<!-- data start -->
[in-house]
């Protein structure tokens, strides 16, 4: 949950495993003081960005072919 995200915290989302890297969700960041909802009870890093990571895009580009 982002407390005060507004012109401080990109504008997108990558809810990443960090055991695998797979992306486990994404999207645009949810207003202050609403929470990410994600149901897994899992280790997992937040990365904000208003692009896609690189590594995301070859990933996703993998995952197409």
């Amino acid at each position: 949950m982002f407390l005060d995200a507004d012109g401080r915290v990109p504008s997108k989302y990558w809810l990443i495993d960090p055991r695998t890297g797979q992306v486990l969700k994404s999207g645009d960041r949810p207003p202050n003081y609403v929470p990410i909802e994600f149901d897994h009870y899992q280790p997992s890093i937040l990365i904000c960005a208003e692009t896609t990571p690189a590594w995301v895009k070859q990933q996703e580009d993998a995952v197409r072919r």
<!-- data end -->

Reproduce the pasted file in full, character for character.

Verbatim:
[in-house]
């Protein structure tokens, strides 16, 4: 949950495993003081960005072919 995200915290989302890297969700960041909802009870890093990571895009580009 982002407390005060507004012109401080990109504008997108990558809810990443960090055991695998797979992306486990994404999207645009949810207003202050609403929470990410994600149901897994899992280790997992937040990365904000208003692009896609690189590594995301070859990933996703993998995952197409």
């Amino acid at each position: 949950m982002f407390l005060d995200a507004d012109g401080r915290v990109p504008s997108k989302y990558w809810l990443i495993d960090p055991r695998t890297g797979q992306v486990l969700k994404s999207g645009d960041r949810p207003p202050n003081y609403v929470p990410i909802e994600f149901d897994h009870y899992q280790p997992s890093i937040l990365i904000c960005a208003e692009t896609t990571p690189a590594w995301v895009k070859q990933q996703e580009d993998a995952v197409r072919r």